When I run workshops on intranets, I sometimes put down cards on the floor labelled “HR”, “IT”, “Communications” etc. and ask people to stand on the card that reflects who sponsors their intranet. Typically there are clusters around Communications and IT, one on “Knowledge Management” and a few people that end up playing Twister trying to straddle multiple cards. Others merely sigh and shuffle over to the ‘Nobody’ card.
Sometimes people stand on a card because the Intranet Team sit in that department, but the head of that department has no active involvement. Getting somebody senior to be an intranet sponsor, owner or champion can be challenging. Getting them to be proactive in that role is harder still.
When we discuss what makes a good sponsor, people talk about enthusiasm, understanding and promoting the vision of the intranet, rather than just giving funding. That, for me, is the crucial difference between a real sponsor and someone senior that happens to have the intranet in their portfolio.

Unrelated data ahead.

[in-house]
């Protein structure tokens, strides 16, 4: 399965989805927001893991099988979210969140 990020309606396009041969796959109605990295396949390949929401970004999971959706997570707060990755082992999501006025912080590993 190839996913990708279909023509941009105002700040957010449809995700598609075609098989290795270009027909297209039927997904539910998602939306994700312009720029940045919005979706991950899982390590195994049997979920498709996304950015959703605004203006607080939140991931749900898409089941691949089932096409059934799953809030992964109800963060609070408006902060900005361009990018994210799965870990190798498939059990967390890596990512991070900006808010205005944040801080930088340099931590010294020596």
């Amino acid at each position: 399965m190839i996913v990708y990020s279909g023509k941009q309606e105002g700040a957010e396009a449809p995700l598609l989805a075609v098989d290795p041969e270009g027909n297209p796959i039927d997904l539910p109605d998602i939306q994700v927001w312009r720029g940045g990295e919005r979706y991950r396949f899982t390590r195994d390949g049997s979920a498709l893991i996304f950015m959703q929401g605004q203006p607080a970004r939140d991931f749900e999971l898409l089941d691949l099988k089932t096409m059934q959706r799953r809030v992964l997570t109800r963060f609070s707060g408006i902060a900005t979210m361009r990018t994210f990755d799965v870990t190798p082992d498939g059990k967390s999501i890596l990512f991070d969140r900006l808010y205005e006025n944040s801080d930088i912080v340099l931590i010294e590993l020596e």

Evolving intranets require real leadership. Sometimes I hear from intranet teams that have been asked to make a business case for their intranet, or, even worse, show a Return On Investment (ROI). The team duly goes through the financial obstacle course to produce some numbers, get ritually mocked for saying time savings have monetary value, and at the end may get money for the platform but nothing else. They are unlikely to succeed.
There’s nothing wrong with ROI being a component of the decision-making process, but if it is the only process then all that comes out of it is money, not support. For an intranet to fly, it needs the emotional input of senior people too: they have to understand the vision ahead of everyone else because it isn’t practical to explain the benefits of the end-point to everyone up-front; they have to promote it so that it gets attention as a project; and they have to stand firm when there are obstacles or nervousness (the first outspoken discussion board comment, for example). This is leadership; the rest is merely management-by-accounting.